And, of course, we don’t have a choice but to fight. Because these are our lives. These are not abstract issues. I mean, I do go teach post-colonial media culture and I, and, you know, I feel like I’m speaking about my life and the Palestinian experience and you know, even if we can expand it to every racialized person’s experience, it is our life, our life that we’re talking about. And it has an impact beyond the boundaries of Palestine. And we see this. And so we really need to stand our ground and just remember that we have the mandate of human rights conventions, international law, the Hague, the United Nations, so many resolutions that are just waiting to be implemented.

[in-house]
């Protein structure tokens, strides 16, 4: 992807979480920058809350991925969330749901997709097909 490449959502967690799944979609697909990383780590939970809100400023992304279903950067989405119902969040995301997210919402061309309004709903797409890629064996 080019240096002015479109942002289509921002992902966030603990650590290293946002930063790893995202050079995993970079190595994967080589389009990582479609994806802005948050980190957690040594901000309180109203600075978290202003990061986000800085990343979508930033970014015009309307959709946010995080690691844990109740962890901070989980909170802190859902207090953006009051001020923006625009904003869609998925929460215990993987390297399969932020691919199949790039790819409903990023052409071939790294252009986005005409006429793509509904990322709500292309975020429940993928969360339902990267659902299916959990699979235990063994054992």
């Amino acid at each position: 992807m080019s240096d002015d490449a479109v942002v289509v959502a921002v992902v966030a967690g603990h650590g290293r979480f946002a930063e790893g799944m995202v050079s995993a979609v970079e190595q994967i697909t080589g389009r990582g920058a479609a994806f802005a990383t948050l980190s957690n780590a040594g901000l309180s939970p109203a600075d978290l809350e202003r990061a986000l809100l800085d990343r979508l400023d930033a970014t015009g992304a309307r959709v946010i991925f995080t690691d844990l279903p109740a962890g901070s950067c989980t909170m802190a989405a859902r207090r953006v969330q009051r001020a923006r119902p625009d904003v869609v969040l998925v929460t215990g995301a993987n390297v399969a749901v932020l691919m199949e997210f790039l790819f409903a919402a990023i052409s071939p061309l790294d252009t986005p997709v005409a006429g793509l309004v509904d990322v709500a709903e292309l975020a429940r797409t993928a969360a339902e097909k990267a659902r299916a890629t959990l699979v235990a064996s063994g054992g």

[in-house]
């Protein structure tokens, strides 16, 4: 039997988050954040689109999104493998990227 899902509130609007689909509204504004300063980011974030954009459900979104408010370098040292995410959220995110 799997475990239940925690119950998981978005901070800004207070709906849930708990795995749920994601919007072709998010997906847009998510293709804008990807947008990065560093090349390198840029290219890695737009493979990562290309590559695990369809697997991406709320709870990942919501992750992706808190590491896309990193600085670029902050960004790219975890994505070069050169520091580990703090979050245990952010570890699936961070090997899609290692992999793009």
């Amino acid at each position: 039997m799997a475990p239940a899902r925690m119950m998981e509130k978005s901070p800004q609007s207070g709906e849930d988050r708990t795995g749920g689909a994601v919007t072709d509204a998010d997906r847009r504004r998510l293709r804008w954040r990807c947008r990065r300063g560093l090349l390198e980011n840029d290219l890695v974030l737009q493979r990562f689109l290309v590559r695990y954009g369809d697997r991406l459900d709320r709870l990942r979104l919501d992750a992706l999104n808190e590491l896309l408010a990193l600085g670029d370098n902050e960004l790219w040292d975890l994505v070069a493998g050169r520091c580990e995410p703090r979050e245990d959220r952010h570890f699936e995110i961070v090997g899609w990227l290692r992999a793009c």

And we have to keep going until it’s done. And this is what, you know, we just saw – five years of grassroots campaigning against Elbit Systems in Oldham. And many people thought this is not going to do anything because Israel is so powerful and dadadadada, but they did force Elbit, Israel’s giant arms company, to shut its doors and leave their communities. And the people of South Africa forced apartheid down. With the help of the international community, the Algerian people forced France out of their land. They put an end to colonialism and brutality. And we have to do this, like this is a matter of life and death for the Palestinians. And we see that and we can’t breathe, honestly, we can’t breathe because we wake up to oppression that eats us up every day. And in order to breathe, we speak. We just – we expose. And we’ve tried to exist, despite all the barriers that are trying to silence us and erase us. And we’re going to continue doing so until Palestine is liberated. And that is going to be a good day not just for the Palestinians, but for the whole world.